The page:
Leave a comment

Filed under Reblogs

Australia’s electricity market is not agile and innovative enough to keep up

The Conversation

Hugh Saddler, Australian National University

On the early evening of Wednesday, February 8, electricity supply to some 90,000 households and businesses in South Australia was cut off for up to an hour. Two days later, all electricity consumers in New South Wales were warned the same could happen to them. It didn’t, but apparently only because supply was cut to the Tomago aluminium smelter instead. In Queensland, it was suggested consumers might also be at risk over the two following days, even though it was a weekend, and again on Monday, February 13. What is going on?

The first point to note is that these were all very hot days. This meant that electricity demand for air conditioning and refrigeration was very high. On February 8, Adelaide recorded its highest February maximum temperature since 2014. On February 10, western Sydney recorded its highest ever February maximum, and then broke this record the very next day. Brisbane posted its highest ever February maximum on February 13.

That said, the peak electricity demand in both SA and NSW was some way below the historical maximum, which in both states occurred during a heatwave on January 31 and February 1, 2011. In Queensland it was below the record reached last month, on January 18.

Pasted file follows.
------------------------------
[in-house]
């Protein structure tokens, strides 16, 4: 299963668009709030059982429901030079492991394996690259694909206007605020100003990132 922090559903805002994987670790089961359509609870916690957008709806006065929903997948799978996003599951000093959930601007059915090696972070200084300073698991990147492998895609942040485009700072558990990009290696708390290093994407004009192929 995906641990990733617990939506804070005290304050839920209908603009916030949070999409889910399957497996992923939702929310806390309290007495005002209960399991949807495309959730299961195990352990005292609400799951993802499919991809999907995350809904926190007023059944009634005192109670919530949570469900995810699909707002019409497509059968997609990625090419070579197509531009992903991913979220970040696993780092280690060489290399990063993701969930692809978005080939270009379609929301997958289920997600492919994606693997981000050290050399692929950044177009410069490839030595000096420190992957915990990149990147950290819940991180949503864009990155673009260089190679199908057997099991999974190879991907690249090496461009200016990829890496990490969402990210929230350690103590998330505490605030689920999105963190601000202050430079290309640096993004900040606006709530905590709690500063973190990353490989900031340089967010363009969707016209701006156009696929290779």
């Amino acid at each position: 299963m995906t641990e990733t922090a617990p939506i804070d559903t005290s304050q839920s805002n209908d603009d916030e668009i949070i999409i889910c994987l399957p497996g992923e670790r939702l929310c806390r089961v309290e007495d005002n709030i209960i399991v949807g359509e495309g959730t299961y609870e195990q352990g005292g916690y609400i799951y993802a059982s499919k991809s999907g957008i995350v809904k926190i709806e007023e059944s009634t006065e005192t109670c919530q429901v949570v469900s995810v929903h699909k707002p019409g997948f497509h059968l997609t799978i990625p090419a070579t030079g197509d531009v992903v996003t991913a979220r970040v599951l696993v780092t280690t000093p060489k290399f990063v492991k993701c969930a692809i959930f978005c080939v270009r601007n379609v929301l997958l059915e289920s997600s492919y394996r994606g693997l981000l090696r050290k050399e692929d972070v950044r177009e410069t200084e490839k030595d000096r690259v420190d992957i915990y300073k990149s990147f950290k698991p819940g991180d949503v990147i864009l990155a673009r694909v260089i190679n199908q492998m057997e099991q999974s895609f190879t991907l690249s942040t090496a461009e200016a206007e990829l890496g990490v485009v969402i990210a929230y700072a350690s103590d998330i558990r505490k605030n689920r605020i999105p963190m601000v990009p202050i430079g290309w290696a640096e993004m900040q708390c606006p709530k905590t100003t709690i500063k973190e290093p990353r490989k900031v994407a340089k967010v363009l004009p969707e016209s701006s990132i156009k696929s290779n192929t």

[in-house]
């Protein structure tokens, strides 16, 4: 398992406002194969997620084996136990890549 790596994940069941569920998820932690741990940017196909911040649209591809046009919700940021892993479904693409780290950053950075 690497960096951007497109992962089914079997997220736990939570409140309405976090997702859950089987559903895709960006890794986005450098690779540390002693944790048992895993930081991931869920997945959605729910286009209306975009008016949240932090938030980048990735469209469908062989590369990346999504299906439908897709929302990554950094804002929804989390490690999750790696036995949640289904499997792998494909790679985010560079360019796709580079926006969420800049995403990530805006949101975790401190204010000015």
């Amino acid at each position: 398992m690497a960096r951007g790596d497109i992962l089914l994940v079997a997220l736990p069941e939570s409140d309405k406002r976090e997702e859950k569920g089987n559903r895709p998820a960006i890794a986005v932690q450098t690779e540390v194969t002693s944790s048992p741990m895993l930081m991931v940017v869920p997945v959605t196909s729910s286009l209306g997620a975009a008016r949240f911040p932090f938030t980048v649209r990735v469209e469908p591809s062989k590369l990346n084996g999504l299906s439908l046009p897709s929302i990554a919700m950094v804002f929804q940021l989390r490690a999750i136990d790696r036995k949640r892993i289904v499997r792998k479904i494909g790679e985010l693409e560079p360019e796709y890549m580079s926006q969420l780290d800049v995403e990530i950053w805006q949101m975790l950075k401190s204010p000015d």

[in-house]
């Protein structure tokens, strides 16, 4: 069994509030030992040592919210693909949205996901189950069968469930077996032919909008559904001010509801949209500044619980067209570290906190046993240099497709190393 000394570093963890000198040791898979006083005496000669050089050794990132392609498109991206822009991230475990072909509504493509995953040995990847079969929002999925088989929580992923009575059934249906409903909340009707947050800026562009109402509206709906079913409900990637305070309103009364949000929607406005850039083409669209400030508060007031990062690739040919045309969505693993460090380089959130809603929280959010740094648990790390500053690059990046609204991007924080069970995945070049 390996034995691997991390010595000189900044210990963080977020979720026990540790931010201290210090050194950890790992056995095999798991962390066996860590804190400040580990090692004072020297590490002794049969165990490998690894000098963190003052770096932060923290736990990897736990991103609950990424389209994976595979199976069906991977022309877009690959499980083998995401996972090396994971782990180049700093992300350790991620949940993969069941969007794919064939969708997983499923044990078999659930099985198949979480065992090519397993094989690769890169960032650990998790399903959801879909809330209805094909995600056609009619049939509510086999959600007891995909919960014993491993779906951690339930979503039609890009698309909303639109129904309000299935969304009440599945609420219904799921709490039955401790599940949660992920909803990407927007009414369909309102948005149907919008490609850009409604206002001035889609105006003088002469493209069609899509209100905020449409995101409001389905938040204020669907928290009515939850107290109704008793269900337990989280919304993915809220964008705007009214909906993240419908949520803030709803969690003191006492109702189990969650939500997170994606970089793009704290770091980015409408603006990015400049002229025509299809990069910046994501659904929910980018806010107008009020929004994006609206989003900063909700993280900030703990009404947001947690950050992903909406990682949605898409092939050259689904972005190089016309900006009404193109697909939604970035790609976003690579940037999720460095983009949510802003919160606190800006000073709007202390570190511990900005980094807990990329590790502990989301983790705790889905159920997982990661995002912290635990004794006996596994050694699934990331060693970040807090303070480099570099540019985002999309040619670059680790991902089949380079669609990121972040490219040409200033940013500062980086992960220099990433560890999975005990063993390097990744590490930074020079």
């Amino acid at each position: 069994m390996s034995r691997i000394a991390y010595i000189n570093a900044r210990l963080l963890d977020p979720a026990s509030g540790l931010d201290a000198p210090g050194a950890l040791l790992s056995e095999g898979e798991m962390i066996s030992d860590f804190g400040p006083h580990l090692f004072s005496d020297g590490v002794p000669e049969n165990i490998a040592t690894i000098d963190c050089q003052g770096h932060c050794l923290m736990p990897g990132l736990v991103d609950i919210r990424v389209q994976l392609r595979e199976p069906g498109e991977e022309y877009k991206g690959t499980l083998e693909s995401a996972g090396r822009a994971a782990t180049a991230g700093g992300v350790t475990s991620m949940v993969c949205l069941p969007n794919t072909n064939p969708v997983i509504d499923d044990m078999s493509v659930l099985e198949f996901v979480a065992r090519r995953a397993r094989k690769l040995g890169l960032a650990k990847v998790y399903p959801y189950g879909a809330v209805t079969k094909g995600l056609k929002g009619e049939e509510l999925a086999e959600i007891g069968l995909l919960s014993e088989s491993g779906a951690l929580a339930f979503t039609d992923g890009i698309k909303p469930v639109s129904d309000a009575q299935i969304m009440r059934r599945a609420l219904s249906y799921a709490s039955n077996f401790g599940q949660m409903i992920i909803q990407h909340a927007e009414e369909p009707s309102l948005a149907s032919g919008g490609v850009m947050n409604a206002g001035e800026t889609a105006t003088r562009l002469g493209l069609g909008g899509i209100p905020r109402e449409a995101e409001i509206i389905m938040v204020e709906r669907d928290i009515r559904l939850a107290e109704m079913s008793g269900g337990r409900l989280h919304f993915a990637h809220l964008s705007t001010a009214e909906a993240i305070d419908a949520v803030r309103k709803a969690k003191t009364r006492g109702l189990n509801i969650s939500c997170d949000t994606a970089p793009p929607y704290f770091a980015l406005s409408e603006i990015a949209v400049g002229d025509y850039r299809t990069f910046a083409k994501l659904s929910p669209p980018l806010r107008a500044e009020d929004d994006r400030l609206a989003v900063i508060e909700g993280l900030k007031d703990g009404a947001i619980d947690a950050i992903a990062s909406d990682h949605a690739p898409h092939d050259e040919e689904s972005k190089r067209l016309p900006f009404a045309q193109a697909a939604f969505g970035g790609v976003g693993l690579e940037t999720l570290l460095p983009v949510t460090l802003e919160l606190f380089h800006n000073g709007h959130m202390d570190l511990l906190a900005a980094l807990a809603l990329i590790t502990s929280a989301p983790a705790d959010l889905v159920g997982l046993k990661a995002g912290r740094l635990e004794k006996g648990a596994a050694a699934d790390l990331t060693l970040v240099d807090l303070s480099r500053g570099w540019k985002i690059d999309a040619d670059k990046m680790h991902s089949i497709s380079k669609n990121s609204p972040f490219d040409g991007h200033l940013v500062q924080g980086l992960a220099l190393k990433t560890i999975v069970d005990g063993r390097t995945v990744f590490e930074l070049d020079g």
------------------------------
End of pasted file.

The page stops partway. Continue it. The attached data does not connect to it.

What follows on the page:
Regardless of all this, shouldn’t the electricity industry be able to anticipate such extreme days, and have a plan to ensure that consumers’ needs are met at all times?

Much has already been said and written about the reasons for the industry’s failure, or near failure, to do so on these days. But almost all of this has focused on minute-by-minute details of the events themselves, without considering the bigger picture.

The wider issue is that the electricity market’s rules, written two decades ago, are not flexible enough to build a reliable grid for the 21st century.

Vast machine

In an electricity supply system, such as Australia’s National Electricity Market (NEM), the amount of electricity supplied must precisely match the amount being consumed in every second of every year, and always at the right voltage and frequency. This is a big challenge – literally, considering that the NEM covers an area stretching from Cairns in the north, to Port Lincoln in the west and beyond Hobart in the south.

Continent-sized electricity grids like this are sometimes described as the world’s largest and most complex machines. They require not only constant maintenance but also regular and careful planning to ensure they can meet new demands and incorporate new technologies, while keeping overall costs as low as possible. All of this has to happen without ever interrupting the secure and reliable supply of electricity throughout the grid.